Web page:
I am an impatient gardener. Whenever a seed packet says, “blooms in the second year,” I drop it like a rotten apricot. Why wait two years for blooms when you can purchase a plant at a nursery and have blooms now?
Except when you can’t find said plant at a nursery. Such was the case in fall 2014 with Shasta Daisies. I wanted the huge, tough Alaska variety, not the puny dwarfs available in 4 inch pots. After much grumbling, I purchased a seed packet of Leucanthemum x superbum ‘Alaska’ from Botanical Interests.
An all-time favorite flower, Alaska is the hardiest of all Shasta daisies, developed by Luther Burbank in California over 100 years ago.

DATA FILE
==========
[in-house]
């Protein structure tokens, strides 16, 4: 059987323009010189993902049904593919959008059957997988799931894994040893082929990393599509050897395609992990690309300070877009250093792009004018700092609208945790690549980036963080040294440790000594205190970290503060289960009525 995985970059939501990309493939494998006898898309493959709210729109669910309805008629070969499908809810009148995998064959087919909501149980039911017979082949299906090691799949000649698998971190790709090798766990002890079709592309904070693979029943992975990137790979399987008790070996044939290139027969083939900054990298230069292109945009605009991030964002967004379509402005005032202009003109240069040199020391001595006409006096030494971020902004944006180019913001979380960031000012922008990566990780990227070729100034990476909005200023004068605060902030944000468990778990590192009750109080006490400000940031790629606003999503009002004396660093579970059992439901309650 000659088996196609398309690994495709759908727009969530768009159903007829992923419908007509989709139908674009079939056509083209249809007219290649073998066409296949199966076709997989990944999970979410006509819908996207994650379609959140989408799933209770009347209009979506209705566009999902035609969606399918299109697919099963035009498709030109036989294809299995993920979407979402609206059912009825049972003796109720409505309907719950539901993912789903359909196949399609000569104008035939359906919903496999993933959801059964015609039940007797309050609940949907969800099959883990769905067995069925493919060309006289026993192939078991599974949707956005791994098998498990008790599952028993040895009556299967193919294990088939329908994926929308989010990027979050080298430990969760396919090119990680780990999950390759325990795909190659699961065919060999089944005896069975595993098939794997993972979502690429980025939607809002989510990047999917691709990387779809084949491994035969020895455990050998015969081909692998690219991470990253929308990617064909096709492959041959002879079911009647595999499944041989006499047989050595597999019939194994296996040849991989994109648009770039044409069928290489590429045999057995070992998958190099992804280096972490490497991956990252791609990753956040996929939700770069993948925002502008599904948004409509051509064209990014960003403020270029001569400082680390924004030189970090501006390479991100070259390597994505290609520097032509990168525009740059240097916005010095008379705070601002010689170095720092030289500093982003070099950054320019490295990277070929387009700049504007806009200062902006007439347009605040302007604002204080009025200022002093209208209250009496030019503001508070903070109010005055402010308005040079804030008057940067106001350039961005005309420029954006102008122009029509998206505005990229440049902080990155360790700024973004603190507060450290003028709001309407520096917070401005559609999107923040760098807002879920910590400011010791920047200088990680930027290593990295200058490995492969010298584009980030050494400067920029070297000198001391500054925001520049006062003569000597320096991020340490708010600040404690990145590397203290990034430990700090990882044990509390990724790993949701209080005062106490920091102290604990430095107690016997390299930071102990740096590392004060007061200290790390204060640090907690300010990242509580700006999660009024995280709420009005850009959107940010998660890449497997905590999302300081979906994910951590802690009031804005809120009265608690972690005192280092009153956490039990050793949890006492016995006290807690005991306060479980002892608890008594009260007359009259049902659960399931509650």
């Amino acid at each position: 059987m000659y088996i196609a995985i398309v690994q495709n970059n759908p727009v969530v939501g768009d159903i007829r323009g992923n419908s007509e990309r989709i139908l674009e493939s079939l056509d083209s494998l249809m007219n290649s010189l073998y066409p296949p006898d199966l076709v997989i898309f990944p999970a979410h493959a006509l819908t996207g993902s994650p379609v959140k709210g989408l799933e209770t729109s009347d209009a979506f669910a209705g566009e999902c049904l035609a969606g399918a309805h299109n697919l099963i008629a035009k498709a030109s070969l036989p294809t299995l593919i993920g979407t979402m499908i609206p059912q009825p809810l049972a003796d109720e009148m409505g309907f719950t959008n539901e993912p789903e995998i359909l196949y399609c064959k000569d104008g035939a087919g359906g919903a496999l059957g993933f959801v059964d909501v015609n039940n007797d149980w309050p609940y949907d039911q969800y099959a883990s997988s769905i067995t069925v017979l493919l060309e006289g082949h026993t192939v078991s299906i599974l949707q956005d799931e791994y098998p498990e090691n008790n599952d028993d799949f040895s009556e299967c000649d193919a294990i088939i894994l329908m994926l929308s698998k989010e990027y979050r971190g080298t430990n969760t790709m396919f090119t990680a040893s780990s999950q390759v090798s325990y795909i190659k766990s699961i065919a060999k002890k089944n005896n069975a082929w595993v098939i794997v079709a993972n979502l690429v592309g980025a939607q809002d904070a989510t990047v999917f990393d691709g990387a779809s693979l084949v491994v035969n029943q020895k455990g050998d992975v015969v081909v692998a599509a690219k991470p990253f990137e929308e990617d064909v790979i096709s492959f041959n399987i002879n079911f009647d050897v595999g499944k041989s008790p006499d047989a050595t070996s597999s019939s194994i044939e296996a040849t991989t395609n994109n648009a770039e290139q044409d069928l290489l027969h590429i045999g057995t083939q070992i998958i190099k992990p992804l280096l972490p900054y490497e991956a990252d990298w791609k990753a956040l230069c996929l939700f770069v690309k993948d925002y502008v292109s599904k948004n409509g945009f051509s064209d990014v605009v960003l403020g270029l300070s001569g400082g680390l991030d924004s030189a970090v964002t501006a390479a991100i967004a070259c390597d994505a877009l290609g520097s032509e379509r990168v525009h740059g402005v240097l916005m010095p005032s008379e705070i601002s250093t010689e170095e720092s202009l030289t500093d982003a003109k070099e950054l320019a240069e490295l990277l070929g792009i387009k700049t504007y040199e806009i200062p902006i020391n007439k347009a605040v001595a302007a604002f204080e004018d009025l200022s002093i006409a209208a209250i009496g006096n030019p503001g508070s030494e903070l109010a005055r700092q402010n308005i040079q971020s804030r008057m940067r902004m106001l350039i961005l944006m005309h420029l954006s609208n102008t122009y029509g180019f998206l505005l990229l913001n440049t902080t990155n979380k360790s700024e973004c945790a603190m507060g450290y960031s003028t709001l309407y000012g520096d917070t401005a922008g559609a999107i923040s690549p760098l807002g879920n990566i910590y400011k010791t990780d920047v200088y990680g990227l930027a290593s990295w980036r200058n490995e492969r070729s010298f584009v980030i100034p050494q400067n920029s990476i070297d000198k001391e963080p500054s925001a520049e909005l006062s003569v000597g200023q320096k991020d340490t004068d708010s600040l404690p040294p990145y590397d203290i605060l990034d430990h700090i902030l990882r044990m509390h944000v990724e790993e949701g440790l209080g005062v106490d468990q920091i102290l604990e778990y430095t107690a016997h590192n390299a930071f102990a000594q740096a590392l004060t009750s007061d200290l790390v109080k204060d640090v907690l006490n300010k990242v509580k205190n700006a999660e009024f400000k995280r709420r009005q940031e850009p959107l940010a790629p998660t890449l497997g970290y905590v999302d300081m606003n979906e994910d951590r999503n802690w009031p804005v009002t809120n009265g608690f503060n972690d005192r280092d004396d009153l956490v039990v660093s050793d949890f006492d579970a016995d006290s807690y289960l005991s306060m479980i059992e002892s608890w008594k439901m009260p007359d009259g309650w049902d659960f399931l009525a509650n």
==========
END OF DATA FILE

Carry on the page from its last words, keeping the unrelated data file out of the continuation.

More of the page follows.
Not one to let Luther Burbank down, I planted a trio of seeds in seven locations, hovered over them daily for about ten days and then promptly forgot about them. A month later, I was on my daily weed patrol when I noticed leafy little plants in two of the seven plots. Since they had survived on neglect, and wouldn’t bloom for another year anyway, I ignored them again.
By March 2016 those two little plants had multiple stems and were very vigorous. I took cuttings (with roots) and established five more plants. They loved the El Nino rains and thrived.
Two years later, I’m so glad I planted those seeds. The Alaska’s are four feet high, vigorous, covered with huge white flowers, and don’t get any more water than any other plant in my low-water garden.
Here is their baby album: